I thought Tuesday night was going to be better with getting the kids to sleep.  I let them both lay down in the bed with me.  Korban was actually really calm, and I was breathing a sigh of relief.  And then he got a nosebleed.  He gets them from time to time, and it’s not fun.  There’s a blood vessel in his nose that opens up and we’ve had to get it cauterized before to help with it.  So thankfully, it had been awhile since he had a nosebleed, but the timing for this one wasn’t great.  He got upset and started crying, which made it worse, or course.  He was wailing “I want my daddy!”  I ran to wet a washcloth, but he didn’t want me to wipe his face.  Then he got sick from the blood running down the back of his throat and threw up, in the bed.  I was finally able to get the nosebleed stopped, although Korban was literally fighting at me the whole time.  I cleaned him up, changed his clothes, cleaned the bed, put more sheets on it, and put the old sheets in the washer.  I figured sleep wasn’t going to happen any time soon, so I sat up in the living room and rocked both kids for a while.  When I finally thought they were settled down enough I put them both back to bed.  Then Selah started crying because she was afraid of monsters.  Sigh.  Poor kid was wailing “I need my daddy!  My daddy is big!  He will protect me from monsters!  I NEED MY BIG DADDY!”  At that point, I didn’t know whether to laugh or cry with her.  I needed her big daddy too!


Finally they went to sleep and Wednesday morning rolled around all too quickly.  Korban had school, so we got up and got ready.  I had already warned them that Brad was gone on a trip with work, and that Korban might ask about him a lot or be out of sorts, but he did fine.  I took Selah to play at the park while he was in school, and then we went to the library.  They have a summer reading program, and I had already asked about signing Selah up for it, and was told she was too young.  But when we were checking out our books, I noticed there were some children younger than Selah in the room.  Their moms were with them, but I would naturally be willing to stay with Selah too.  So I asked again, and they said I could sign her up for it, but it’s from 10-12 every Wednesday.  Korban gets out of school at 11:00 or before, so I’m not sure how we would work that, but I thanked the lady.  She said “She would really enjoy it.  There’s a guy in there with snakes today!”  Of course, Selah perked right up, since she just loves snakes.  *insert full body shudder here*  When the lady handed me the books, Selah said “Where is my snake?”  I guess she thinks they’re just giving them out at the library now!  So I held her and we poked our heads in to check out the man and his snakes.  He had something called a hawk-nose snake out showing to the kids.  He was telling them how those kinds of snakes never bite humans.  He even stuck his finger in its mouth to demonstrate this fact.  Eek!  He explained that the only thing this snake ever bites is a toad (not a frog, a TOAD!) because that is their favorite meal.  So he went to put this snake back in its cage and it pooped on him.  Which made Selah’s whole day.  She told everybody we came into contact with that day that we saw a man with a snake and the snake “pooped on him because it had to GO!!!”  I think it may have pooped on him to get the man back for poking his finger in its mouth, but that’s just me.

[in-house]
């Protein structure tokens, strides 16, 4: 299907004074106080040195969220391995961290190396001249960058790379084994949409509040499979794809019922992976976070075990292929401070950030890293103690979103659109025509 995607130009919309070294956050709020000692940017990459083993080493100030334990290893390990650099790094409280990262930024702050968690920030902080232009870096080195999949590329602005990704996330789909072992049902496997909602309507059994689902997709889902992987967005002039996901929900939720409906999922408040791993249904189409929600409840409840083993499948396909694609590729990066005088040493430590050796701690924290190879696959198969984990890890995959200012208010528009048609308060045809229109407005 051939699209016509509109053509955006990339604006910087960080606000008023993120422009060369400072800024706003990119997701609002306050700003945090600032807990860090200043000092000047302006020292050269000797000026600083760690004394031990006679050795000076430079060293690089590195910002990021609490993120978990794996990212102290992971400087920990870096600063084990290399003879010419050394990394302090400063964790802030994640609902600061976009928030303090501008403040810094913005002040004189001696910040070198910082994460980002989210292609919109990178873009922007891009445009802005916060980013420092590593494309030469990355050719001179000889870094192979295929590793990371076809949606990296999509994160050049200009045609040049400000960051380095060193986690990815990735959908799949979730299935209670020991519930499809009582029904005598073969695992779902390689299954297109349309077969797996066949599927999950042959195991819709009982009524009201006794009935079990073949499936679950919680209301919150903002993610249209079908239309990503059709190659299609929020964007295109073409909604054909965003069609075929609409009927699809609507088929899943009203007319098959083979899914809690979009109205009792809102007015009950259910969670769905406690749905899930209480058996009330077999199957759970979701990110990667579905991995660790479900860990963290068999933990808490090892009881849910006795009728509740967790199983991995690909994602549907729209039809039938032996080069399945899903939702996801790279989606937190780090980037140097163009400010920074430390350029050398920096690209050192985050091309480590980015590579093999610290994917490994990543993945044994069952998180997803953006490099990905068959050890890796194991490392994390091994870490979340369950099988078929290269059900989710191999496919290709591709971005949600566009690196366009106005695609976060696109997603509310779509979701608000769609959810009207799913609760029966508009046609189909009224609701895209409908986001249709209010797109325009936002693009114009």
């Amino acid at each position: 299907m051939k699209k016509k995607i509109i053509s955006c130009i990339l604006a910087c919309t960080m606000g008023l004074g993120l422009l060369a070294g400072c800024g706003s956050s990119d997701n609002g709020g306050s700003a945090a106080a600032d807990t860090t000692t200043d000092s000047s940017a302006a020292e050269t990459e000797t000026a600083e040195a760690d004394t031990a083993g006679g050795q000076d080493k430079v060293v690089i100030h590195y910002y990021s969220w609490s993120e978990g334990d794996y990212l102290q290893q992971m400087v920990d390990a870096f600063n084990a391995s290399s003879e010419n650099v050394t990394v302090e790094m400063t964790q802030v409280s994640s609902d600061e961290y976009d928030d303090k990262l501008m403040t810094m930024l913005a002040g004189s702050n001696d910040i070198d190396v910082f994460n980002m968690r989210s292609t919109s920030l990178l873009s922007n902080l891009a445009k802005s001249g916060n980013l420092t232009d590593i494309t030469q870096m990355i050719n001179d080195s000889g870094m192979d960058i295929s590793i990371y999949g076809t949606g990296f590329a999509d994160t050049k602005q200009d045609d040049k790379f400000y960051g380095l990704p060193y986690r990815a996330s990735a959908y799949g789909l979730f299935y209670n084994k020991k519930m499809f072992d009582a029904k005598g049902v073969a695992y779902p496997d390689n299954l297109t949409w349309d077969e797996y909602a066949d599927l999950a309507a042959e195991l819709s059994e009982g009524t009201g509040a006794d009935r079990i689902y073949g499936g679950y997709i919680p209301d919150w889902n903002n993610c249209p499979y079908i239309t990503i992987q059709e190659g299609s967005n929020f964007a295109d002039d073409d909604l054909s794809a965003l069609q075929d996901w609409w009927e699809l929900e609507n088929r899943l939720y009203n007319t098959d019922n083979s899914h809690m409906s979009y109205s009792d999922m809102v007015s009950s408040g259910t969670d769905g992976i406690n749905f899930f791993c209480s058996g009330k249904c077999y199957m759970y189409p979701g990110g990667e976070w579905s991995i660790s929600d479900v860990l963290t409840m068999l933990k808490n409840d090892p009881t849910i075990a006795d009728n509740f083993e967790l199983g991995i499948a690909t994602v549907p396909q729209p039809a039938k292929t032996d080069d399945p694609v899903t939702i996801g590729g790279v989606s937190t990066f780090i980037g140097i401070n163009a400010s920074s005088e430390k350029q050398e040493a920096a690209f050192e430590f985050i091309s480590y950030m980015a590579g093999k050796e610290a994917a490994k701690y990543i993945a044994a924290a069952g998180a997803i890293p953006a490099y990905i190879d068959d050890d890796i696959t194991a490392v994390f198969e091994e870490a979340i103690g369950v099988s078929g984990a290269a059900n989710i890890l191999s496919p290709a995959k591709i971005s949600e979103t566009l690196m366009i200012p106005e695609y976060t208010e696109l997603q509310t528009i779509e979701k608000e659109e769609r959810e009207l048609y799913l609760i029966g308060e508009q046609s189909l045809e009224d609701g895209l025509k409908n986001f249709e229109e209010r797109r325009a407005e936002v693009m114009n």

So we got Korban from school, and he had done really well.  A sweet friend from college had invited me to lunch, so I dropped the kids off at my mom’s and headed to Chik-Fil-A to meet my friend.  It was so good to see her!  I hadn’t seen her in ages and it was great to just sit and talk and laugh. 


Then I got my kids from Mom, and we played outside for a long time.  Then we got ready to go again.  Jason and Dez had invited us over their house to eat supper.  (Seriously, you guys all did an awesome job responding to Brad’s Facebook plea to watch over us.  Next time he has to go somewhere he’s going to say “Ya’ll ignore her so maybe she’ll clean house or something.  ;)  We had a wonderful supper and Brad got back from Jackson during this time and drove right on over to surprise the kids.  They were so glad to see him!  Selah even took a break from playing with her future husbands long enough to greet him.  When we left there, Brad took Korban to Dollar General to pick out a balloon.  He can’t read yet, but he insisted on getting a balloon that said “World’s Greatest Dad,” which I thought was most appropriate.  What am I saying? He might be able to read and just hasn’t told us yet.  That’d be a very Korban thing to do.  At any rate, I think he has a sixth sense about some things.  When we found out I was pregnant with Selah, he insisted on getting balloons that said “It’s a Girl!”  Which was totally bizarre but I think he knew he was getting a sister before we did.  Then the night before I went into labor he picked out a balloon that said “Congratulations.”  Too funny.